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Service, service service!

July 16, 2009

Well my girls discovered a new time in their lives today, and were amazed that there are actually two 5 o’clocks in one day…hehe… Our flight from Bristol to Paris was fairly uneventful and typical, as Charles De Gaulle Airport lived up to my expectations. I like travel and I like the French but this airport seems to have a knack for confusing, frustrating and offending passengers on a regular basis. Indifferent French service is sometimes described as ‘Gallic Charm’ and I’m certainly not saying all French service workers are the same, but the airport did remind me of the British in the 1970’s and 80’s. It made me wonder why we so often lose sight of the service user when we become the service provider.

From my recent experiences in Public Services and other large organisations, I found staff may spend hours filling in paperwork and ticking boxes to cover their backs with no-one necessarily assessing what they’re doing or checking that the paperwork remains relevant. Who’s constantly checking what changes need to occur so that customers receive an increased level of service, or a ‘quality’ service? Who follows things up afterwards when bad service is given and there is a a breakdown in the system for the customer? Some workers don’t even have to report to anyone who will challenge in the slightest their procedures as long as they are filing their regular reports.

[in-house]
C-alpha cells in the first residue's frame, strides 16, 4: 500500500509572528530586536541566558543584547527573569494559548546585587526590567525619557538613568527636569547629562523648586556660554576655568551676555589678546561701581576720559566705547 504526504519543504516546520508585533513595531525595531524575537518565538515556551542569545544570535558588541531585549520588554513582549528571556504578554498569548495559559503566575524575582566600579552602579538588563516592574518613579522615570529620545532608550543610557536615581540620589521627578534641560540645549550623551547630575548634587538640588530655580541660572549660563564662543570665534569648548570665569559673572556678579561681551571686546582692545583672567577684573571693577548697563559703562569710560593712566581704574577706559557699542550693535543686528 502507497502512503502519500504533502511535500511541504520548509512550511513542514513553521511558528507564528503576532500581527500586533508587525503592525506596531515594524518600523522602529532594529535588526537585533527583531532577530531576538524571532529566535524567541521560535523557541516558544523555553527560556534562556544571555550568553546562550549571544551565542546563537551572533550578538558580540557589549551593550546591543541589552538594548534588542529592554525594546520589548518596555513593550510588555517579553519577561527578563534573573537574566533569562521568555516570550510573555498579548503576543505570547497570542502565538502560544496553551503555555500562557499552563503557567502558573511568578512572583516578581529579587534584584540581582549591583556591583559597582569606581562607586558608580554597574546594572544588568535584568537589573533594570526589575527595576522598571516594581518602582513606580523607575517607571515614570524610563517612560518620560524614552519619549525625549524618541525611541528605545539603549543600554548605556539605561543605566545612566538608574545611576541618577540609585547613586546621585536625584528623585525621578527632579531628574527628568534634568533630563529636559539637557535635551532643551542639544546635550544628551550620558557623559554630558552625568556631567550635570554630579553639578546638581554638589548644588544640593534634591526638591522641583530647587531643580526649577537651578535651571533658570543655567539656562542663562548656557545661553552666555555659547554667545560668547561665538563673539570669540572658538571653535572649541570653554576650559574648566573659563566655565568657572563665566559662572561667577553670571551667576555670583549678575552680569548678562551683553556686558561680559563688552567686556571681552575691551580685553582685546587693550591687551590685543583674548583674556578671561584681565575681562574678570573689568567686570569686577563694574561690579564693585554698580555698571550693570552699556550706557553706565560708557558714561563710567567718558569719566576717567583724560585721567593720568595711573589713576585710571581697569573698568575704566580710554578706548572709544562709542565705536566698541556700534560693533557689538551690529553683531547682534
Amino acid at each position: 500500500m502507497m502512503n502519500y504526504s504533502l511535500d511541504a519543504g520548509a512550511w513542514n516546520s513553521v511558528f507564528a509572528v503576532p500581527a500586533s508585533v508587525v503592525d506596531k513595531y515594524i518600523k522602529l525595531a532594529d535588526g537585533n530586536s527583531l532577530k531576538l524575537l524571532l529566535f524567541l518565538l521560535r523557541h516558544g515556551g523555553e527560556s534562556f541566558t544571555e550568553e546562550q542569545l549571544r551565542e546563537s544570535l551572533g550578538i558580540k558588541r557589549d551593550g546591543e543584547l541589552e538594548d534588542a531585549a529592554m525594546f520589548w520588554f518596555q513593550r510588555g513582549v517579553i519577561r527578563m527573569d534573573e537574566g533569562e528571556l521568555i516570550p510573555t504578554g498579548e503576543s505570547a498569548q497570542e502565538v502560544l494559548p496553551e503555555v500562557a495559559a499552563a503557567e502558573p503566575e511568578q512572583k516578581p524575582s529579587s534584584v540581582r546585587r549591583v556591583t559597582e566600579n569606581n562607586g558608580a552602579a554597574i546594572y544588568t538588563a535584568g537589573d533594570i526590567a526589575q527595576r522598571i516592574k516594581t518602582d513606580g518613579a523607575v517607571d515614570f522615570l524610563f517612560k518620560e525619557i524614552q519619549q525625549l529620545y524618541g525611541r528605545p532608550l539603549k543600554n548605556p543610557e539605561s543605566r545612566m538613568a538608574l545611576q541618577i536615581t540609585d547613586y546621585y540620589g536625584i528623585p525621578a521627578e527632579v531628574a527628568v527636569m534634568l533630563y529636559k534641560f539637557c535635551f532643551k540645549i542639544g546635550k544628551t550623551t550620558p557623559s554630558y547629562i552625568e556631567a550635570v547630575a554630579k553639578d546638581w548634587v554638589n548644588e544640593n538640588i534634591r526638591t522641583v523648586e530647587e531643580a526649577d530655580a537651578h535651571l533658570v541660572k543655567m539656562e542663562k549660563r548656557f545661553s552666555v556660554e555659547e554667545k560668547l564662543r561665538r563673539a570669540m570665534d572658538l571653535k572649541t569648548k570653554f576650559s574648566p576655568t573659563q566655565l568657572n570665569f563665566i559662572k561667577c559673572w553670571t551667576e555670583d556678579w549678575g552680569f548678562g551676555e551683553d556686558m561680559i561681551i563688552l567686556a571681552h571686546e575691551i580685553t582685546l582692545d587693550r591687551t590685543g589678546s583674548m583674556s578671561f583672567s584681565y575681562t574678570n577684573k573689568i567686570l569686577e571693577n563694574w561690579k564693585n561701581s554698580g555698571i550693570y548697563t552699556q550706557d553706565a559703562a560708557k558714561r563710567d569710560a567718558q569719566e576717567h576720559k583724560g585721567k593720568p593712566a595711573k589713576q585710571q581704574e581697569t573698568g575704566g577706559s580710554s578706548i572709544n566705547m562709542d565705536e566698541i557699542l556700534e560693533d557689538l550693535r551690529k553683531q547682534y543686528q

I understand how this culture of multiple managers develops and this for me is the biggest challenge in the 21st Century. I think if chief executives get to the level where it is easier to manage via systems, and all that’s discussed is the next IT upgrade or such like, then other managers will behave in a similar way, and then who can blame the staff for going emotional AWOL when it comes to solving problems?

Instead, chief executives and companies surround themselves with a safe set of managers who tell them exactly what they want to hear. Increasingly, the man (or woman…but I’m not sure there are nearly enough…) at the top of the tree is distanced from the reality of leading frontline staff and people, and delivering to customers.

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